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The tetrahedron as a mathematical analytic machine

Why the tetrahedron? Because it is the most elemental regular polyhedron of the 3-D

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The tetrahedron as a mathematical analytic machine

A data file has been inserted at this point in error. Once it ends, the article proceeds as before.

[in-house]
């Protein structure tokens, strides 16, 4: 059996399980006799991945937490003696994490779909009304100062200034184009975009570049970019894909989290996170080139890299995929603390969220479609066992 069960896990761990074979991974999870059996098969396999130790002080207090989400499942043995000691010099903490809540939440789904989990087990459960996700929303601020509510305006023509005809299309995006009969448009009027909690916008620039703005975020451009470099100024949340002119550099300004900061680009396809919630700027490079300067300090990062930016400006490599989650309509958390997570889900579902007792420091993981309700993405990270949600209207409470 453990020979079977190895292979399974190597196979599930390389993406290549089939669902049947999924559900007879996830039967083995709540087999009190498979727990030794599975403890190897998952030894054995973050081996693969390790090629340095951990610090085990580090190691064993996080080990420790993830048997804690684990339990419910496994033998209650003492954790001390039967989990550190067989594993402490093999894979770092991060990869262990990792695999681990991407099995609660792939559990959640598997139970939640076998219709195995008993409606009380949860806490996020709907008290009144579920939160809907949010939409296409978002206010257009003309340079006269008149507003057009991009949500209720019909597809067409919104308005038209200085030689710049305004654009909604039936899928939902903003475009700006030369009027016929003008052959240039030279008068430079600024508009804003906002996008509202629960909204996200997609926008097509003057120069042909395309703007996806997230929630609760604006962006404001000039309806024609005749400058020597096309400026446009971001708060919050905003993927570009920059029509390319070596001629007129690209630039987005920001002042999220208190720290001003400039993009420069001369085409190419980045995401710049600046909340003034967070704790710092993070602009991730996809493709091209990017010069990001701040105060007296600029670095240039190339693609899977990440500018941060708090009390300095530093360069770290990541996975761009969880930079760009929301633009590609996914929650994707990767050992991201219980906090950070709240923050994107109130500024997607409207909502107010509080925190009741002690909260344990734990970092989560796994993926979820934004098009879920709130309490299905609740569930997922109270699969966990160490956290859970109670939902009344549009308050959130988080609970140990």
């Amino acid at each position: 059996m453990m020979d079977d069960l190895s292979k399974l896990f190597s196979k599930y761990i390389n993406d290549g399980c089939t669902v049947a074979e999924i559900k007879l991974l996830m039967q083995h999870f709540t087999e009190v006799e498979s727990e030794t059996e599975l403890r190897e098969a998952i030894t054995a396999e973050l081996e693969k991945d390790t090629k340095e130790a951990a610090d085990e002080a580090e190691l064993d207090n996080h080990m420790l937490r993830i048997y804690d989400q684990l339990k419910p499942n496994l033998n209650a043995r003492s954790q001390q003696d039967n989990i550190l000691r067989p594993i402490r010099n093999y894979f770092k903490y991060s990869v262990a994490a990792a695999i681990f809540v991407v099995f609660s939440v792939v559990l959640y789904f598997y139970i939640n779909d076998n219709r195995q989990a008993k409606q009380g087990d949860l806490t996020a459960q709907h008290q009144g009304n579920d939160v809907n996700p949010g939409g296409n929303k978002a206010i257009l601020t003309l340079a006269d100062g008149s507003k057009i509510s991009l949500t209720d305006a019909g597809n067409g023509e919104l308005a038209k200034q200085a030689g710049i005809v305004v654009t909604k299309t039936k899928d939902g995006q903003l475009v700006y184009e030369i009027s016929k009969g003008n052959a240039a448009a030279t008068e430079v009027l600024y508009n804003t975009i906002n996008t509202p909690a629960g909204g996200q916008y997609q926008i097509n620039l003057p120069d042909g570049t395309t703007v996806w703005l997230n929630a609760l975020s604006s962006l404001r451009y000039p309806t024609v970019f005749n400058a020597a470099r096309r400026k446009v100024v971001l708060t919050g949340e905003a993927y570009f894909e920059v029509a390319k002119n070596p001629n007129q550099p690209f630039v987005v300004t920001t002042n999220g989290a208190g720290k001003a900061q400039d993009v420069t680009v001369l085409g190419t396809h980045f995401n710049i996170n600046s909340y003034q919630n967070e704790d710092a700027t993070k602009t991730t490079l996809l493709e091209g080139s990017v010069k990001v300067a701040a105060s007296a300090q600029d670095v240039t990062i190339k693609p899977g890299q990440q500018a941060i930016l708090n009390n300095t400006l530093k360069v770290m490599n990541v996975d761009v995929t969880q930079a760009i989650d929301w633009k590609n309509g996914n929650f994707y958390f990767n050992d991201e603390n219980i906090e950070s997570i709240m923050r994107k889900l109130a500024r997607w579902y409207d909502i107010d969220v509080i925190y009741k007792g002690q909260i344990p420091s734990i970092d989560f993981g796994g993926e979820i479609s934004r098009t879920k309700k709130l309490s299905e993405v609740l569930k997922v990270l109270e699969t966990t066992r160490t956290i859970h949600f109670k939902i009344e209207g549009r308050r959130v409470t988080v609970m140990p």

1. 1. Scientific Research & Development THE TETRAHEDRON AS A MATHEMATICAL ANALYTIC MACHINE By: Ramón Aguilar-Achá (*) INTRODUCTION The unceasing advancement of science and technology compel to scientists and researchers in mathematics to encourage them in new and creative approaches to deal with the difficult problems not yet solved in the third millennium, as: 1) the Law of primes, 2) the complex problem of factorization, and 3) The Riemann hypothesis. BACKGROUND It is known that mathematics is accumulative in its knowledge, and throughout the centuries this science, thanks to the efforts of great thinkers, creators, discoverers, and professional and amateur mathematicians, has reached important advancements in its search for the unveiling of the inner truths and the secrets, such as the knowledge of the rule, pattern or Law of the Primes. METHODOLOGY The need of an alternative approach, but truly scientific, to solve this problematic situation related to the theory of pure and applied mathematical complexity; or more appropriately, the analytic number theory, of our interest, has directed us to examine new methods and techniques, looking for the solution of what we call “The Decoding of the Law of Prime Numbers” THE MODEL In strict sense, we depart from one of Euler’s theorem and also use some other fundamental properties of the complex functions. Our model will be the tetrahedron, as was revealed to us through the astronomical observation of the “Southern Cross”. Why the tetrahedron? Because it is the most elemental regular polyhedron of the 3-D Geometry, as a solid limited by four plane surfaces, faces or polygons, four angles and six sides totally congruent. Congruent faces are opposed by congruent angles and vice versa. To ensure - in our definition - that the four triangles of our tetrahedron are always congruent between them, in general, it is sufficient to compare three of its elements in our criterion, where one of them must be a side. Under this definition, which relates the number of faces with the sides and where in each vertex (angle) meet the same number of faces, we state that φ = 3 because the faces are triangles, and ε = 3 the vertex or point where three faces meet, then we state that v, f, and s represent the number of vertex (corners), faces, and sides of the tetrahedron.